The type of Monday where half the school uniform and the homework can't be found. The type of Monday where there doesn't seem to be anything to eat despite the fact that the fridge and the pantry are full.
The type on Monday where men in harnesses are hanging off the side of your building gluing rolls of paper to your workplace.
Frankly, while I know there is a better than even chance there will be some crisis in the getting out to door routine I am never really sure what I will find when I get to work *.
It's a bit hard to miss the building I work in given that the wall facing the busy Kelvin Grove Road is home to Australia's largest billboard, all 45 metres by 9 metres. Every three months the image is changed and this requires abseilers jumping from the roof and gluing a new piece of artwork in strips to the side of the building.
Then they unhook themselves and take the lift back up to the roof and do it again, 50 times in all to complete the installation of the giant piece of public art.
Today was poster change day. Canadian artist Joachim Froese's Tell Him it is All a Transition was scraped off and replaced by Daniel McKewen's Faces of Vanity Fair..
About a third of the new work was in place when I snapped this mid morning.
While the billboard is the most visible example of public art around my workplace, it is not the only one.
The creators of the Kelvin Grove Urban Village had a vision or a new type of community and public art was part of it. In fact, it was mandated that a significant percentage of the development cost went to public art.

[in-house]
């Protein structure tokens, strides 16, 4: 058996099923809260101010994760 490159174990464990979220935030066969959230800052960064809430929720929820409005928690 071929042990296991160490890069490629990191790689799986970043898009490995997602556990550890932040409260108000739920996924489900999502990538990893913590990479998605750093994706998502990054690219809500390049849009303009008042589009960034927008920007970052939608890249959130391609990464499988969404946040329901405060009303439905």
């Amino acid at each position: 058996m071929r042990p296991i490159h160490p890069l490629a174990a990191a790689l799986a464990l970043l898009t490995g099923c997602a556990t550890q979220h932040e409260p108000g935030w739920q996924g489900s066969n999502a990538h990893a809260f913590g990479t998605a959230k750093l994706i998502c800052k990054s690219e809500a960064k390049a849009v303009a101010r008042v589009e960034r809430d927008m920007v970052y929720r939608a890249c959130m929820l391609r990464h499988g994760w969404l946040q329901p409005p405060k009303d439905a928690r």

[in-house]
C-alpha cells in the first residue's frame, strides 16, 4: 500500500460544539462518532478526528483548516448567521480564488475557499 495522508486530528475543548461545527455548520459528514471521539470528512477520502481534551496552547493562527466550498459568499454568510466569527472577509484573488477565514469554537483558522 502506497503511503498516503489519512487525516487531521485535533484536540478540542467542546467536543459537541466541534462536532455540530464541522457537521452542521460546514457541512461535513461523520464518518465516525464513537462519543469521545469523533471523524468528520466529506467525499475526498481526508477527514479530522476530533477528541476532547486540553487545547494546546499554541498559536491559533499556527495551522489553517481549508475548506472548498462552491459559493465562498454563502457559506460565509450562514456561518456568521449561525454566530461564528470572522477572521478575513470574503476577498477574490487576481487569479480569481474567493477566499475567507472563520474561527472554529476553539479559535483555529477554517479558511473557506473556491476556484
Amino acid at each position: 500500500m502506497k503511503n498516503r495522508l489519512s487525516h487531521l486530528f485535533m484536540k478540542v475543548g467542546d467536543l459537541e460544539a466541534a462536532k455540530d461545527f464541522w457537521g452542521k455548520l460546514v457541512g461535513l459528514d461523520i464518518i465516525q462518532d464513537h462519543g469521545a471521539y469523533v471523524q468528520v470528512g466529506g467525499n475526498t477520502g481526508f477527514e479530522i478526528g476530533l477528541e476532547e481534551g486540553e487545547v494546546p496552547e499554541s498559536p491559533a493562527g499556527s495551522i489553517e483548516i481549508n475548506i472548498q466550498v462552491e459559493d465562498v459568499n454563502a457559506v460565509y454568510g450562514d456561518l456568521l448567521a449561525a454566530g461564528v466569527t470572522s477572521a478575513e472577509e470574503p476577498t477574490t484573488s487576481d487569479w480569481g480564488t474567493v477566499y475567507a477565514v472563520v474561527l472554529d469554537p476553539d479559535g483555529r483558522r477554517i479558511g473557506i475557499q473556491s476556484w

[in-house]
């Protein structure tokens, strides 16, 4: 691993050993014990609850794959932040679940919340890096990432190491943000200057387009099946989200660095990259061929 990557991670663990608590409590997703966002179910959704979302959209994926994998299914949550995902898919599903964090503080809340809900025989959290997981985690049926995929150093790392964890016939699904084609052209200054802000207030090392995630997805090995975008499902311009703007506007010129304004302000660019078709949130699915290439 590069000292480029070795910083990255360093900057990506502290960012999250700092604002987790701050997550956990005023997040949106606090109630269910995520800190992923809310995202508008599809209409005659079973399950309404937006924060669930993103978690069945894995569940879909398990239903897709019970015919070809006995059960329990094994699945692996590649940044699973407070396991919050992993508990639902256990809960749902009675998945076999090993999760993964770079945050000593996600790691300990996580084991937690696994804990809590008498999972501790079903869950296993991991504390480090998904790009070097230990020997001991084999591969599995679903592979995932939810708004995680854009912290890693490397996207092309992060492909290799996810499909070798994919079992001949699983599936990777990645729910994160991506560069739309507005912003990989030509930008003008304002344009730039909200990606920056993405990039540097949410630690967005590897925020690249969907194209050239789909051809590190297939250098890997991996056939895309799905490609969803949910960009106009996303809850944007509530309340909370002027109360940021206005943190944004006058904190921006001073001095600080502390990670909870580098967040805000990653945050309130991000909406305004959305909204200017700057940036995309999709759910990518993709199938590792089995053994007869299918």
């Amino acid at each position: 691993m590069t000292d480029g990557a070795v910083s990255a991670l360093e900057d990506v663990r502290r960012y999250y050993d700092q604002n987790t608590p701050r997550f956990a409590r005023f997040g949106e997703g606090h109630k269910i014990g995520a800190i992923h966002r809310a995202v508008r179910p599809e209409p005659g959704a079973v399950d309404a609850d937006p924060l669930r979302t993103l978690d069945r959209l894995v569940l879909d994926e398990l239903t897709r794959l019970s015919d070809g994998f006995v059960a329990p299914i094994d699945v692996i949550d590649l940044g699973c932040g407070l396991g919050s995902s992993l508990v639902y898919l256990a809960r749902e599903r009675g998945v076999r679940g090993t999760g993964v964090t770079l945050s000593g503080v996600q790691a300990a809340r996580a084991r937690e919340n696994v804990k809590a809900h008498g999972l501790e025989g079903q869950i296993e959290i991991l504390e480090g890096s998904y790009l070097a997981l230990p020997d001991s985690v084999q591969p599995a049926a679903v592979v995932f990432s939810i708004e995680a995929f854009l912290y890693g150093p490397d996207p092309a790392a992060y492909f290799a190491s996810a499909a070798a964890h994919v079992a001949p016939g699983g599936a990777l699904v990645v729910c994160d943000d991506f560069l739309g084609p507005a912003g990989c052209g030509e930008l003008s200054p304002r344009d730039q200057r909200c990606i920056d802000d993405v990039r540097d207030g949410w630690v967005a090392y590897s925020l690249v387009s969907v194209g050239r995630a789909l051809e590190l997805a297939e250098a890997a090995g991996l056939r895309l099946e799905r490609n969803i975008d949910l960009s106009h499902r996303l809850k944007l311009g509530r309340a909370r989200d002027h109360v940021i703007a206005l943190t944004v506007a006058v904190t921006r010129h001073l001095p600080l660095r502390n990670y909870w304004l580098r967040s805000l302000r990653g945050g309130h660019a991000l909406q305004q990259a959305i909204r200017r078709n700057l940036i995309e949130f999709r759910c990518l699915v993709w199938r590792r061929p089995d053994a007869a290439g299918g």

There are giant illuminated balls on the side of buildings and stone carved seats, giant rock like sculptures and multi-media projections. Never a dull moment where I work. Most of this artwork you can't miss but some you could stomp on and not even notice.
The footpaths around the Urban Village are home to a quite bizarre collection of inlaid plaques with a fascinating, albeit unconventional, selection of local historical facts.
Did you know that
- During the Second World War every signpost within 50 km of the South East Coast was taken down in case of invasion
- The L'Estrange family amongst other feathered pets kept an emu
- During World War Two a student had his drawing confiscated after his art class wandered too close to the Military Camp in Victoria Park Golf Course
- At one time during the Second World War Brisbane was home to more soldiers than civilians
- During the Second World War the American Troops introduced local women to chewing gum which they told them was a contraceptive
* Here I am using work in the sense of paid employment, not in the sense of labour because as we all know most of that is unpaid and done at home.